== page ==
[source – Internet & SSV]

We like to hear what you think!!

Please complete the sentence below with your thoughts in 10-15 words and send them to . The best entry will win attractive goodies from PMI Bangalore India Chapter.

The structured approach to manage any project, as propounded in PMBOK, helps me to ...

The Lighter Side of PM
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PM Essence

Basics of Critical Chain Project Management & Theory of Constraints

Lt Col (Retd) L. Shri Harsha, PgMP, PMP

As I sat through the talk on “Theory of Constraints – Applicability in Critical Chain Project Management and Agile” during the Footprints session on 19 Jul 2012, two thoughts crossed my mind. One, linking two topics which need indepth explanation to the “generalists” of today is not a wise approach for a talk with a limited time period, something which I hope future speakers at Footprints will keep in mind. Second, that I should make an attempt to simplify the subject for better assimilation, which I am trying now and hope that I succeed.

Though the speaker did his best to clarify doubts, to the best of his ability within the constraints of time and words which he could muster to explain, I guessed many left the venue with a hope that they could have understood the concepts better.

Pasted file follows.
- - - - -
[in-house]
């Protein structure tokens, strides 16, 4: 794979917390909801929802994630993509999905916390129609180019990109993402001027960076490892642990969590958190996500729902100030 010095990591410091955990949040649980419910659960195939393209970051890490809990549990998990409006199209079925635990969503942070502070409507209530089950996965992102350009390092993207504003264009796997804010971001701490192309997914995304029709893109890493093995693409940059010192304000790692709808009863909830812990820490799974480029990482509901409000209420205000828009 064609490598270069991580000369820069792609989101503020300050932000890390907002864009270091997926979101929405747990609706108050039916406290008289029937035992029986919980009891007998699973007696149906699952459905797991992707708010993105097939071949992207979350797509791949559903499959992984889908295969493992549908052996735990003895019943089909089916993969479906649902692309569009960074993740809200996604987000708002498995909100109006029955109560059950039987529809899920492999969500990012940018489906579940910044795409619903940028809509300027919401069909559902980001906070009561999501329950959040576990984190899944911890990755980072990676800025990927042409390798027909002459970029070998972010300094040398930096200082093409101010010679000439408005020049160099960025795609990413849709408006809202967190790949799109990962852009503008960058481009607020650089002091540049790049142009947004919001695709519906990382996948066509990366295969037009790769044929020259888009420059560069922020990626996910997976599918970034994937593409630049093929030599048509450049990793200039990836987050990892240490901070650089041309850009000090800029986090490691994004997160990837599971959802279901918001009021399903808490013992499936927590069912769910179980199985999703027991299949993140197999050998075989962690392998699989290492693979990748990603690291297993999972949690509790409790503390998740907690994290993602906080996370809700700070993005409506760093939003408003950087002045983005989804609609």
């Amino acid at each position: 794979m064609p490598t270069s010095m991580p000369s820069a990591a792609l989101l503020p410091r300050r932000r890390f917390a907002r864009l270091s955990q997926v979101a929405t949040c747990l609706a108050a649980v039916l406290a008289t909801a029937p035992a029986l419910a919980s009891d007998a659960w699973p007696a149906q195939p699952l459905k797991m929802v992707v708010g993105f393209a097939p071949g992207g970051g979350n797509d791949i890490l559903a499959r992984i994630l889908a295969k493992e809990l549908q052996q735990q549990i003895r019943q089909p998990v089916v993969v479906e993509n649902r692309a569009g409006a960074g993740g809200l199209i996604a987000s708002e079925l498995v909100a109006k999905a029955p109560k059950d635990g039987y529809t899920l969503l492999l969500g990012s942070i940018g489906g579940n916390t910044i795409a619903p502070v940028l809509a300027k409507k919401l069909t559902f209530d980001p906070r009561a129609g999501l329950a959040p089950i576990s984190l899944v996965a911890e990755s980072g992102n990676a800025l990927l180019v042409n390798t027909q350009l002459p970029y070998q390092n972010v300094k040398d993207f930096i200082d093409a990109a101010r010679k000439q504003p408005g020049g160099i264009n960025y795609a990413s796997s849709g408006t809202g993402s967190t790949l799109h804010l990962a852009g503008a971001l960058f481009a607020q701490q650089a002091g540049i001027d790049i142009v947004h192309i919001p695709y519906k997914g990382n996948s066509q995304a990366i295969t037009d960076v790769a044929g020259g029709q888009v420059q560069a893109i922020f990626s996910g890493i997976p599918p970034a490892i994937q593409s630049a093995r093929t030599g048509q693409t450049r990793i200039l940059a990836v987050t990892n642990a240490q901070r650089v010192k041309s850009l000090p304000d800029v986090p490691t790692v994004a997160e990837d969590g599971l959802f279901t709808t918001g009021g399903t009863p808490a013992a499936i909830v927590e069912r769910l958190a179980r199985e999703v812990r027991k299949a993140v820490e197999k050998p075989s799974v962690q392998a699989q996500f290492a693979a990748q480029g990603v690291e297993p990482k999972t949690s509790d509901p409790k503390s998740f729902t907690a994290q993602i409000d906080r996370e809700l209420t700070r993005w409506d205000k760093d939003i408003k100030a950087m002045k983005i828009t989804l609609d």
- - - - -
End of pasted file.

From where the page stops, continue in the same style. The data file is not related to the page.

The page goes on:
Critical Chain Project Management

Most of us are conversant with the Critical Path Method (CPM). Just to recapitulate, as part of time management, we identify activities, sequence them, estimate resources and durations, and finally develop the schedule, which we then analyse by using CPM. At the end of this process, we will have the schedule data in a form, something similar to this.

In this method, based on the risks at activity levels we estimate the additional time required to complete the activity and keep it as a reserve.

Though the reserve is not to be considered while developing the schedule, invariably it gets merged with the duration estimates and the activity duration defined is inclusive of the reserve. As a result, at a work package level buffers disproportionate to the actual requirements have been created inadvertently. During execution, the execution team is unaware of these buffers, consumes the time and it becomes very difficult to track these buffers at every activity level.